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Remembering Ralph Saltzman

The Designtex founder, who passed away this year, is remembered as a textile innovator, facilitator of collaborations, and mentor to young designers.

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Ralph Saltzman Courtesy Designtex

When Designtex founder and wallcoverings pioneer Ralph Saltzman passed away on July 24, he left behind a legacy of innovation and investment in the future of art and design.

Though his company evolved into a leader in the textiles, wallcoverings, and applied materials space, with a catalog of over 8,000 products specified by designers for corporate, government, hospitality, and institutional clients, Saltzman’s beginnings were humble. A native of the Bronx and graduate of New York University, Saltzman credited much of the company’s early success to the support of his family. “My wife typed sample cards, describing the fabric and my mother, grandmother, and her sister stapled sample tickets at the kitchen table,” he once recalled.

But it was Saltzman’s eye for design and extraordinary enthusiasm for the textile industry that quickly began to set Designtex apart. Soon after cofounding the company with fellow NYU alumnus Harry Paley in 1961, they were producing their first product, a flame-retardant drapery knit called Varel, for the Seagram Building on Fifth Avenue.

Guided by conversations with architects and designers, Saltzman and Paley expanded their business, diversifying their line of products to address a wider range of design challenges, seeking out the best mills and manufacturers from around the world along the way. Saltzman’s love of product and process enabled him to forge deep, personal bonds with producers and clients alike. Today, Designtex’s Mohair textiles are made in the same small mill in Belgium that first produced the brand’s Mohair Plush textile back in the mid 1960s.

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Ralph Saltzman and business partner Harry Paley Courtesy Designtex

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Constantly curious, Saltzman was also committed to moving textile design forward. Saltzman invited architects Aldo Rossi, Robert Venturi, and Denise Scott Brown to collaborate on new product lines, even though none of them had experience with textiles. He celebrated design provocation and gave the architects freedom to experiment, introducing a new approach to commercial textile design. The collaboration resulted in the launch of the groundbreaking Portfolio Collection in 1991.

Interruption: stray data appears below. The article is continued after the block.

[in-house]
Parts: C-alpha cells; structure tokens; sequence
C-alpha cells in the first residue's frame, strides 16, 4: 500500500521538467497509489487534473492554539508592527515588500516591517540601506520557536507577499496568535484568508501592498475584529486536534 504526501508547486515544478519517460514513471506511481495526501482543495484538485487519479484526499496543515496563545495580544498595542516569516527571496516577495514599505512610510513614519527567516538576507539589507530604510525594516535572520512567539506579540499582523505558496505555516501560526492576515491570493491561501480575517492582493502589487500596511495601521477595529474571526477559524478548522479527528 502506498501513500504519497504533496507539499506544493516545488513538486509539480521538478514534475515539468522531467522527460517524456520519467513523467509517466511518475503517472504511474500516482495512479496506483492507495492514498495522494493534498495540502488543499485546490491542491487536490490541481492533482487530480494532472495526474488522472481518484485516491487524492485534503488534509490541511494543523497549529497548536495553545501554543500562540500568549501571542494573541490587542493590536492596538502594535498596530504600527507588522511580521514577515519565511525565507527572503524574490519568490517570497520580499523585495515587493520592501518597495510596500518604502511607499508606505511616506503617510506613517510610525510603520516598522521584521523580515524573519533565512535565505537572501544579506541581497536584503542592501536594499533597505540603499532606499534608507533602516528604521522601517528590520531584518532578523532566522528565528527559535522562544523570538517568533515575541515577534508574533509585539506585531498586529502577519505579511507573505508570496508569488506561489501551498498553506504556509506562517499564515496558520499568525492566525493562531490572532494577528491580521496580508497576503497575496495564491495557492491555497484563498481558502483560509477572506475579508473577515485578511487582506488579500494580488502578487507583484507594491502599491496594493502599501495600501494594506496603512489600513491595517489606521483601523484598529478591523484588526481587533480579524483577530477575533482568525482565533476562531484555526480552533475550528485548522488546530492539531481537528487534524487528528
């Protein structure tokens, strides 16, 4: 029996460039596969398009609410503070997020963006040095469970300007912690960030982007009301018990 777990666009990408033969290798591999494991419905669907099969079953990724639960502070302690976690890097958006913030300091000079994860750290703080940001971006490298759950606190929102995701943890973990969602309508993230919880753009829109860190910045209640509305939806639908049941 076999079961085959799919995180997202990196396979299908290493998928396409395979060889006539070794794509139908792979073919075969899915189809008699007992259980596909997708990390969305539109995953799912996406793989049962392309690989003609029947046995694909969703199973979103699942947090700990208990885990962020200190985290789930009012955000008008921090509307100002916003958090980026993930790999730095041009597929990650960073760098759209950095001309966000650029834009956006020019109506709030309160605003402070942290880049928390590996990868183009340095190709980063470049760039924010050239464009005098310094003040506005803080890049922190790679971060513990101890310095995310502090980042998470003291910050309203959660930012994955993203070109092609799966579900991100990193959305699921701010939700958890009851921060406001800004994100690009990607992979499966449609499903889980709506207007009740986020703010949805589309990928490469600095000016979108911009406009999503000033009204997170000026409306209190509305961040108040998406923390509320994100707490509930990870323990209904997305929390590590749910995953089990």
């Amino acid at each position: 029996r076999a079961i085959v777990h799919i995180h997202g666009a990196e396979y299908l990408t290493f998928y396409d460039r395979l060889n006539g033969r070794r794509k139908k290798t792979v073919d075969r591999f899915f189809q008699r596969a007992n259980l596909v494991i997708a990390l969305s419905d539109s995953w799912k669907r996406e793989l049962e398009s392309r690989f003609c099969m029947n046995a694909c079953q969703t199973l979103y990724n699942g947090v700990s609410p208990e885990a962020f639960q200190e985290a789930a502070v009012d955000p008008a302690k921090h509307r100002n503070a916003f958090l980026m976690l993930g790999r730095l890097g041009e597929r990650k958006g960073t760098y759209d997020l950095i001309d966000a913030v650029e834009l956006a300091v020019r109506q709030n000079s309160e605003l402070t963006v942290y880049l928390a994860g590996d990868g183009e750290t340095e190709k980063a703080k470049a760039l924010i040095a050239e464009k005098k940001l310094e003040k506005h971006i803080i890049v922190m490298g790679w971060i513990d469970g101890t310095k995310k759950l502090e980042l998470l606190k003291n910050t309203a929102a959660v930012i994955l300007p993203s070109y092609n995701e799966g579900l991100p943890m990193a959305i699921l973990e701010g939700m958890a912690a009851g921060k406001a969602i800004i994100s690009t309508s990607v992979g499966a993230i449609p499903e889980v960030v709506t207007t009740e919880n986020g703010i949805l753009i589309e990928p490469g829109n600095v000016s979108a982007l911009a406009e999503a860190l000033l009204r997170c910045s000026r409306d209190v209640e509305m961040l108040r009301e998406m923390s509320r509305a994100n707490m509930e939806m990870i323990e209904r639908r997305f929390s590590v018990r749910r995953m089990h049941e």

Always looking to expand the definition of contract textiles, Saltzman sought out partnerships with the Josef Hoffman archive, the M.C. Escher archive, and the Guggenheim Museum, as well as renowned designers Clodagh and William McDonough. His curiosity and collaborative spirit remain a part of Designtex’s DNA 60 years later and has inspired us to lead in the development of sustainable textiles, biophilic design, and digital printing. The spirit innovation he fostered at Designtex has earned the brand many commendations including a first prize from the Design Museum of London. Several Designtex textiles also are part of the collection at the Cooper Hewitt Smithsonian Design Museum.

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Courtesy Designtex

But Saltzman’s spirit of creativity extended far beyond his working life. He and his wife, Muriel, amassed an expansive art collection and their mutual love of art and design was a major influence on their daughters, Lisa and Jodi. Together, the Saltzman family established an exhibition room for the Norton Museum’s permanent photography collection in West Palm Beach, where he was a board member. He also served on the board of the Maltz Jupiter Theatre.

Ralph Saltzman’s love of the design industry was immense, he was generous with his time and advice and loved the architects, designers, sales reps, and Designtex associates he worked with and mentored. In addition to Designtex, he will be remembered for impact he made on the lives of hundreds of people in the design community.

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